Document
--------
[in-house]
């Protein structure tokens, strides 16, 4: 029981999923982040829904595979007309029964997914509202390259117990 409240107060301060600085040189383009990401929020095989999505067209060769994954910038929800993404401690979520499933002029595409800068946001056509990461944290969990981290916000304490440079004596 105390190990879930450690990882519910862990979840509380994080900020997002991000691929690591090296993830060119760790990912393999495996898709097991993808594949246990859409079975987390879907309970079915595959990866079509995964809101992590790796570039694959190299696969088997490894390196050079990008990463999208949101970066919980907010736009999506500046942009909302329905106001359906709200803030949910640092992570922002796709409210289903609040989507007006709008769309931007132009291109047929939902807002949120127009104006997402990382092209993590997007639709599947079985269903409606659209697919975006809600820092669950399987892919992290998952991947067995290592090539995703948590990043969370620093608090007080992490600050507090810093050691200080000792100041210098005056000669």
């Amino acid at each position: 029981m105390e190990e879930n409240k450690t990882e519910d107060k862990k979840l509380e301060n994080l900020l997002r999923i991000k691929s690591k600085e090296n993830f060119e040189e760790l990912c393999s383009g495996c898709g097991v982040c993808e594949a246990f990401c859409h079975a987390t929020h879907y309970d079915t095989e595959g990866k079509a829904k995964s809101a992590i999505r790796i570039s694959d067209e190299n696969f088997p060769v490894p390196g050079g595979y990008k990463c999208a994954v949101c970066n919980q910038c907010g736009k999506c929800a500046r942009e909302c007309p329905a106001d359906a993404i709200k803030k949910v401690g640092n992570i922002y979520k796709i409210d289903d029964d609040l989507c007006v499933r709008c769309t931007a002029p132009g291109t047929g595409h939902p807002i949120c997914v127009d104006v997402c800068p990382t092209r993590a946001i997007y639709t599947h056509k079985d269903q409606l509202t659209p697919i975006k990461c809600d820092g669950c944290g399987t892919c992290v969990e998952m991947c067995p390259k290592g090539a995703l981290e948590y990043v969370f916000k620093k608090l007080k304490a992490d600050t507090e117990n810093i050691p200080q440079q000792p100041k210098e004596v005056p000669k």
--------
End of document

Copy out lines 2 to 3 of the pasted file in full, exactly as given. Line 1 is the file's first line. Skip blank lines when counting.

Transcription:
């Protein structure tokens, strides 16, 4: 029981999923982040829904595979007309029964997914509202390259117990 409240107060301060600085040189383009990401929020095989999505067209060769994954910038929800993404401690979520499933002029595409800068946001056509990461944290969990981290916000304490440079004596 105390190990879930450690990882519910862990979840509380994080900020997002991000691929690591090296993830060119760790990912393999495996898709097991993808594949246990859409079975987390879907309970079915595959990866079509995964809101992590790796570039694959190299696969088997490894390196050079990008990463999208949101970066919980907010736009999506500046942009909302329905106001359906709200803030949910640092992570922002796709409210289903609040989507007006709008769309931007132009291109047929939902807002949120127009104006997402990382092209993590997007639709599947079985269903409606659209697919975006809600820092669950399987892919992290998952991947067995290592090539995703948590990043969370620093608090007080992490600050507090810093050691200080000792100041210098005056000669």
């Amino acid at each position: 029981m105390e190990e879930n409240k450690t990882e519910d107060k862990k979840l509380e301060n994080l900020l997002r999923i991000k691929s690591k600085e090296n993830f060119e040189e760790l990912c393999s383009g495996c898709g097991v982040c993808e594949a246990f990401c859409h079975a987390t929020h879907y309970d079915t095989e595959g990866k079509a829904k995964s809101a992590i999505r790796i570039s694959d067209e190299n696969f088997p060769v490894p390196g050079g595979y990008k990463c999208a994954v949101c970066n919980q910038c907010g736009k999506c929800a500046r942009e909302c007309p329905a106001d359906a993404i709200k803030k949910v401690g640092n992570i922002y979520k796709i409210d289903d029964d609040l989507c007006v499933r709008c769309t931007a002029p132009g291109t047929g595409h939902p807002i949120c997914v127009d104006v997402c800068p990382t092209r993590a946001i997007y639709t599947h056509k079985d269903q409606l509202t659209p697919i975006k990461c809600d820092g669950c944290g399987t892919c992290v969990e998952m991947c067995p390259k290592g090539a995703l981290e948590y990043v969370f916000k620093k608090l007080k304490a992490d600050t507090e117990n810093i050691p200080q440079q000792p100041k210098e004596v005056p000669k």